Jean de Brunhoff Facts

Jean de Brunhoff Facts
Jean de Brunhoff was a French writer best known for having created Babar, one of the 20th century's most famous children's characters. He was born on December 9th, 1899 in Paris, France to Maurice de Brunhoff, a publisher, and Marguerite Brunhoff. As a child he attended Protestant schools, and as a teenager joined the front lines during World War I. He later studied painting at Paris' Academie de la Grande Chaumiere to become a professional artist. Babar's character was born when Jean's wife Cecile told bedtime stories to his sons Mathieu and Laurent. The boys asked their father Jean to paint Babar and he turned it into a picture book. It was published in 1931 as le petit elephant and then in 1933 as The Story of Babar.
Interesting Jean de Brunhoff Facts:
The story of Babar began when Jean's wife told their sons a story about a little elephant. Their son Mathieu was sick and she was trying to amuse him.
Mathieu and Laurent loved the story they asked their father to draw the elephant. Jean drew it, named it Babar, and included the story. It became the first Babar book.
Jean de Brunhoff expanded the Babar story into several more books including The Travel of Babar (1934), Babar the King (1935), ABC of Babar (1936), Zephir's Holidays (1937), Babar and His Family (1938), and Babar and Father Christmas (1940).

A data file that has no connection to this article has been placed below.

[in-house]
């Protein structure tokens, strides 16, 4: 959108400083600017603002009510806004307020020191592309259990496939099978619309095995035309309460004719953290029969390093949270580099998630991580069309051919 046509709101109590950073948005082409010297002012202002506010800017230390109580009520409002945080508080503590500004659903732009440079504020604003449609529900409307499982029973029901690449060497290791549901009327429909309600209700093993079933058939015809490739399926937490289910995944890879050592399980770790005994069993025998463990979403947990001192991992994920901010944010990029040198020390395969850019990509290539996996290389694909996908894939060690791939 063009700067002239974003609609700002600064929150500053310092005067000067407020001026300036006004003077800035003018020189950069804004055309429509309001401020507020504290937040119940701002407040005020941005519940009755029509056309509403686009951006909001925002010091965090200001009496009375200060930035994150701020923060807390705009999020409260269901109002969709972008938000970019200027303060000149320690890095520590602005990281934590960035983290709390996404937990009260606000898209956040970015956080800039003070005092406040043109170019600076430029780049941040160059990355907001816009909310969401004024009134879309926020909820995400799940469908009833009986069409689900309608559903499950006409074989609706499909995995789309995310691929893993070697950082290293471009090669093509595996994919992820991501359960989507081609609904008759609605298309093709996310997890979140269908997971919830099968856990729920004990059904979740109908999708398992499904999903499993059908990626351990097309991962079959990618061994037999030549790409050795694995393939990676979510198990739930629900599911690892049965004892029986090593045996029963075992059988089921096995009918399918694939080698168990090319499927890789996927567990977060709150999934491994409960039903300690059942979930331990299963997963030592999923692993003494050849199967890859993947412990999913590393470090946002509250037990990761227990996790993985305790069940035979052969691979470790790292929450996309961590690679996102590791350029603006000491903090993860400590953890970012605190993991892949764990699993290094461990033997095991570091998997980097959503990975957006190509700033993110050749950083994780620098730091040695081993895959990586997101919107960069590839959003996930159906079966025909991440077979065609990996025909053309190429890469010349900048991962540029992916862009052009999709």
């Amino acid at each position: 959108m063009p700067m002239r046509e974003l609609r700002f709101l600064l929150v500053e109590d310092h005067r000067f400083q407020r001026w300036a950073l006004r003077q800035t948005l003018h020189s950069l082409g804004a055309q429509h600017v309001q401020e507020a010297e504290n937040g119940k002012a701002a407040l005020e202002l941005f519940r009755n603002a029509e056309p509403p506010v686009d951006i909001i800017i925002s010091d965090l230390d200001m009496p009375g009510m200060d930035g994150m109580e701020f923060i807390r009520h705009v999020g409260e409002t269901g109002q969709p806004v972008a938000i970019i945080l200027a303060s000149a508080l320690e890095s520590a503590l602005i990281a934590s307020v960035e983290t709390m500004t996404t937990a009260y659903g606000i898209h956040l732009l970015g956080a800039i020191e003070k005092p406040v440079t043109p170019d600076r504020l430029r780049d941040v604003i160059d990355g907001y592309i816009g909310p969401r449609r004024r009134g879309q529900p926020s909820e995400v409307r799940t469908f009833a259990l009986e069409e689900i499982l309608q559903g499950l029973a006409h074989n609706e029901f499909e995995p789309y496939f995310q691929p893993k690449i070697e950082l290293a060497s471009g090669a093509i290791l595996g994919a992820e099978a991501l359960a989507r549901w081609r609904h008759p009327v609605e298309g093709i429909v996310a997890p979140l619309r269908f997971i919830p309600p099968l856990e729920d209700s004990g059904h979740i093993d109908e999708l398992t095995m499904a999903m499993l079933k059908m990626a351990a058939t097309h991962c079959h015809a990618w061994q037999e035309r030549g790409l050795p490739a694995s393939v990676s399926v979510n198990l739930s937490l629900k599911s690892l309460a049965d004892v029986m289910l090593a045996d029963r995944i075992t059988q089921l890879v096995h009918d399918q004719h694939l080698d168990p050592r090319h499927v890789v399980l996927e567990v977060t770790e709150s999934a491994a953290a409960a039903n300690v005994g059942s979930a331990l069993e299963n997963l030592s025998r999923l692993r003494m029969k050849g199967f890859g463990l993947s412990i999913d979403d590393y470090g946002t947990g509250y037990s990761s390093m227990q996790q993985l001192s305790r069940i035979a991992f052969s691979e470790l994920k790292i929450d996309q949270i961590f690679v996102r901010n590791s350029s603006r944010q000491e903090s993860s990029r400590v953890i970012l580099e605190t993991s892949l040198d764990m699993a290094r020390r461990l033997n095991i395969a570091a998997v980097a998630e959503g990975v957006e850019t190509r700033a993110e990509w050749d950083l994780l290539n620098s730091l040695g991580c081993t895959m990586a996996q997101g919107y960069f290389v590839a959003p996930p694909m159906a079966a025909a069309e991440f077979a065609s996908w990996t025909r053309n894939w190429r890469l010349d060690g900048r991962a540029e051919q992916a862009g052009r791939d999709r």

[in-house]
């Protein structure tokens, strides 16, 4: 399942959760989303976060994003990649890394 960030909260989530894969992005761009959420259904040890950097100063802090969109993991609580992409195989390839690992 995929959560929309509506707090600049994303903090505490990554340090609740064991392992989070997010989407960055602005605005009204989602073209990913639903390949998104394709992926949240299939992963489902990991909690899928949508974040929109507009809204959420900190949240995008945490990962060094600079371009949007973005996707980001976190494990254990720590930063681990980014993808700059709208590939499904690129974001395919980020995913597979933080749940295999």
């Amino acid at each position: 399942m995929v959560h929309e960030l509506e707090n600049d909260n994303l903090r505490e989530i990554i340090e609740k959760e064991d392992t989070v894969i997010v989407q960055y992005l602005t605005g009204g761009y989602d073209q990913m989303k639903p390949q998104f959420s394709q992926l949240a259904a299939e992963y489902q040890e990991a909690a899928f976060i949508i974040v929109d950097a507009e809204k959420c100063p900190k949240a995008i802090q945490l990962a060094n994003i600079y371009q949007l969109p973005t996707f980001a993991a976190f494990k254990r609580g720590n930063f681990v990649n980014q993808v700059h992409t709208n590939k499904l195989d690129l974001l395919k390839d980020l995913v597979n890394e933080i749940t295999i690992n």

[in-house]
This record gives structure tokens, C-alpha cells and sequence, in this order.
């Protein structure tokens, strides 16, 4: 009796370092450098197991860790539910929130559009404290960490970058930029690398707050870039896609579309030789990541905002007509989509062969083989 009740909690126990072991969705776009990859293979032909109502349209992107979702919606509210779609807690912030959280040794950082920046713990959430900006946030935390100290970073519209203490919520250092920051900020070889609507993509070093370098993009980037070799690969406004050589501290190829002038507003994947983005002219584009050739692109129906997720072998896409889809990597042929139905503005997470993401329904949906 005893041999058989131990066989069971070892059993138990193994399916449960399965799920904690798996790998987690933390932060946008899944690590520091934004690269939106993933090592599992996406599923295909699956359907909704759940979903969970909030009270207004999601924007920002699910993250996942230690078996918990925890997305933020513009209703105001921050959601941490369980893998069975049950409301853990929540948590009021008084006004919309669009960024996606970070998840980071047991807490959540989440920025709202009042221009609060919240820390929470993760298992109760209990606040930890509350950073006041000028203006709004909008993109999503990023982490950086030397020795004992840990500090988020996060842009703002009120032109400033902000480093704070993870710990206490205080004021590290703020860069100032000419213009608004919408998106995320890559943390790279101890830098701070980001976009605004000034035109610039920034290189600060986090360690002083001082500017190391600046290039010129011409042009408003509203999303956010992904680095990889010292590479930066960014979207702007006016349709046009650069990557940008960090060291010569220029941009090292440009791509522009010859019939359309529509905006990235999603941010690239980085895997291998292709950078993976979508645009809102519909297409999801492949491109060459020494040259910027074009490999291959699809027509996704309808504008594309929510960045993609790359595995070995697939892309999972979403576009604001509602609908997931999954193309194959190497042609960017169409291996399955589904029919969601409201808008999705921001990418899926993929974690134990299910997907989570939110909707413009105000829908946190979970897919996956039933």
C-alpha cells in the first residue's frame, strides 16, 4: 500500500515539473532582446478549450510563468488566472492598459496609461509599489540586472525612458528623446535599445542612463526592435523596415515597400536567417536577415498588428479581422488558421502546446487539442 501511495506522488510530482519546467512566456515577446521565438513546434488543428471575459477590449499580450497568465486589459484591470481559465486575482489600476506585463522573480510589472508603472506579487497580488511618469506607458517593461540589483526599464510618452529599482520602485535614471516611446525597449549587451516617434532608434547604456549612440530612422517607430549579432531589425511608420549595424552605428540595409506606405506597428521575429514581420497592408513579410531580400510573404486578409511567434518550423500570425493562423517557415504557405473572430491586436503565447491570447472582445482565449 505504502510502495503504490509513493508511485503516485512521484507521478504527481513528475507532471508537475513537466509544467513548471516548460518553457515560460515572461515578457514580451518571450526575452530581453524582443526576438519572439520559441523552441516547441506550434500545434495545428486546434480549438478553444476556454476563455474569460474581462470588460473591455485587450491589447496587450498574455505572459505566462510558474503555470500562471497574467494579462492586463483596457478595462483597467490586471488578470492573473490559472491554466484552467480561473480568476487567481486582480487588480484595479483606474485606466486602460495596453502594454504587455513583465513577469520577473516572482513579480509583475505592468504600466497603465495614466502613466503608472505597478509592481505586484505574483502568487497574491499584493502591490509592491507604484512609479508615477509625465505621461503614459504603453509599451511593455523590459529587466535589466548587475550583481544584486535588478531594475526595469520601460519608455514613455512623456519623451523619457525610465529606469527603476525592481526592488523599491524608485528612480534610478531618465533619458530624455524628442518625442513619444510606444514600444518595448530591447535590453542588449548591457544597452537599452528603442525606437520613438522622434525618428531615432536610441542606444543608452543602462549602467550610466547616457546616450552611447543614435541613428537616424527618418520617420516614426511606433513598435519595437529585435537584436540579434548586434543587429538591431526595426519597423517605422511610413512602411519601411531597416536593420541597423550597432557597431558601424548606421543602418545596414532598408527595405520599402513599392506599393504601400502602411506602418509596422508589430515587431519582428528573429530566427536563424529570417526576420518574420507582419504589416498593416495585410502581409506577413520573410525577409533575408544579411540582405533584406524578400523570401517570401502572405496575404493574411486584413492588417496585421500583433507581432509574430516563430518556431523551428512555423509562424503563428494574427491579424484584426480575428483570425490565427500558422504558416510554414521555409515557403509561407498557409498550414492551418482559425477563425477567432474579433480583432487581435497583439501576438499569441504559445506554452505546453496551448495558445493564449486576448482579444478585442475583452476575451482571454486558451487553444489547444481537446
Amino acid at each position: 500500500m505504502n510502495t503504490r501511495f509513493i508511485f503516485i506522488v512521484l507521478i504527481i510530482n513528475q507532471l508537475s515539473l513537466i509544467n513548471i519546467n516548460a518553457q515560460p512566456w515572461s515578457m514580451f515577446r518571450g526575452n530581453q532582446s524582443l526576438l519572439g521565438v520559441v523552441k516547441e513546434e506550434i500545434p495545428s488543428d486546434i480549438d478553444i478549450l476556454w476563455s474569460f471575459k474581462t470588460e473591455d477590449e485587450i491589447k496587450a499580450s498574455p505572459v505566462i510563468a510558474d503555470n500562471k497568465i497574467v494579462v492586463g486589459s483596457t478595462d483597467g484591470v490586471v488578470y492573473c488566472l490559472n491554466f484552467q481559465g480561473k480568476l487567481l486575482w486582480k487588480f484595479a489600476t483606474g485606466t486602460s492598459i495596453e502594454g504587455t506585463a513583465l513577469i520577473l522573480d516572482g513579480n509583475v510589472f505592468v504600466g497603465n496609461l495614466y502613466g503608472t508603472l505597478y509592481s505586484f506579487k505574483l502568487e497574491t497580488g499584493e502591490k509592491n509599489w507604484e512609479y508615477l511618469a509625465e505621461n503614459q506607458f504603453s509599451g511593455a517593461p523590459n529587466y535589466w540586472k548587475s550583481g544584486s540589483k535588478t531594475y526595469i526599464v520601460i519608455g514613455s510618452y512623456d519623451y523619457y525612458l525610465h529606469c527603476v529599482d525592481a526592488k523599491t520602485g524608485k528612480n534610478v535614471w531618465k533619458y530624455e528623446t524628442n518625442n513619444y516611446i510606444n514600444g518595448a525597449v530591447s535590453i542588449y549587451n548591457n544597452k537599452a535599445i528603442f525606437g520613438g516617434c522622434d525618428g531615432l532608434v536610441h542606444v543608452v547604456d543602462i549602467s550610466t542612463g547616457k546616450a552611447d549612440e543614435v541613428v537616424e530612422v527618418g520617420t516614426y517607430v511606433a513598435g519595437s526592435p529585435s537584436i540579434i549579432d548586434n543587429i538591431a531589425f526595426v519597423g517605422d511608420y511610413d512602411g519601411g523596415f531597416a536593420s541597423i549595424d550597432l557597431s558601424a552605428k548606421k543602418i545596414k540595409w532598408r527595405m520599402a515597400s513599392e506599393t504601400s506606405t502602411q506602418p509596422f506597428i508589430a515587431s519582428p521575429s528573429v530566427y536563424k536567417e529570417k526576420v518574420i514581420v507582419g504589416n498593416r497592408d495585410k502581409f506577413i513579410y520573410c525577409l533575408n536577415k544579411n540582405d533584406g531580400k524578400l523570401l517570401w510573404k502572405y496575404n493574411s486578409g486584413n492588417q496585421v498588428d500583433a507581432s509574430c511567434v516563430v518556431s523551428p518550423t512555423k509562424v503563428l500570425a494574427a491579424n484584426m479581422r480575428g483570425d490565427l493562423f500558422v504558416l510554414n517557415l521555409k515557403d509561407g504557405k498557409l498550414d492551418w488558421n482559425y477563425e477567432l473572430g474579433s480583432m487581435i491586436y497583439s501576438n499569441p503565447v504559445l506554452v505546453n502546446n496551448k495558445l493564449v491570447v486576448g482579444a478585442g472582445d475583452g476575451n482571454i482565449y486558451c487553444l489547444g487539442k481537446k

The ocean liner Normandie had a children's dining room with Babar paintings on the wall, because Babar had become so popular at the time.
Jean de Brunhoff was diagnosed with tuberculosis in the early 1930s and was forced to spend a great deal of time in a sanatorium in Switzerland.
While at the sanatorium Jean de Brunhoff kept busy writing his Babar books. It is believed that many of the stories were inspired by Jean's own life, and the stories were a way that he could share himself with his family while he was away.
Jean de Burnhoff died when he was only 37 years old, on October 16th, 1937, due to his illness.
Jean de Brunhoff's oldest son Laurent revived the Babar series 10 years after his father's death. Since then he has continued the series with more than 50 new Babar titles.
Jean de Brunhoff is often credited with inventing the picture book.
The last two Babar books written and illustrated by Jean de Brunhoff were published after Jean's death, thanks to his brother Michel de Brunhoff who was also the editor of French Vogue. Michel had Laurent, only 10 at the time, to do some of the colorization of the black and white manuscripts.
The Babar stories written by Jean de Brunhoff featured important events in the elephant's world, including Babar's birth, his mother's death, moving to the city, school, moving home, marriage, children, and his kingdom's development.
Jean and Laurent de Brunhoff's Babar stories have been adapted to television and film.
The original Babar books and those written and illustrated by Jean's son Laurent have sold millions of copies all over the world.


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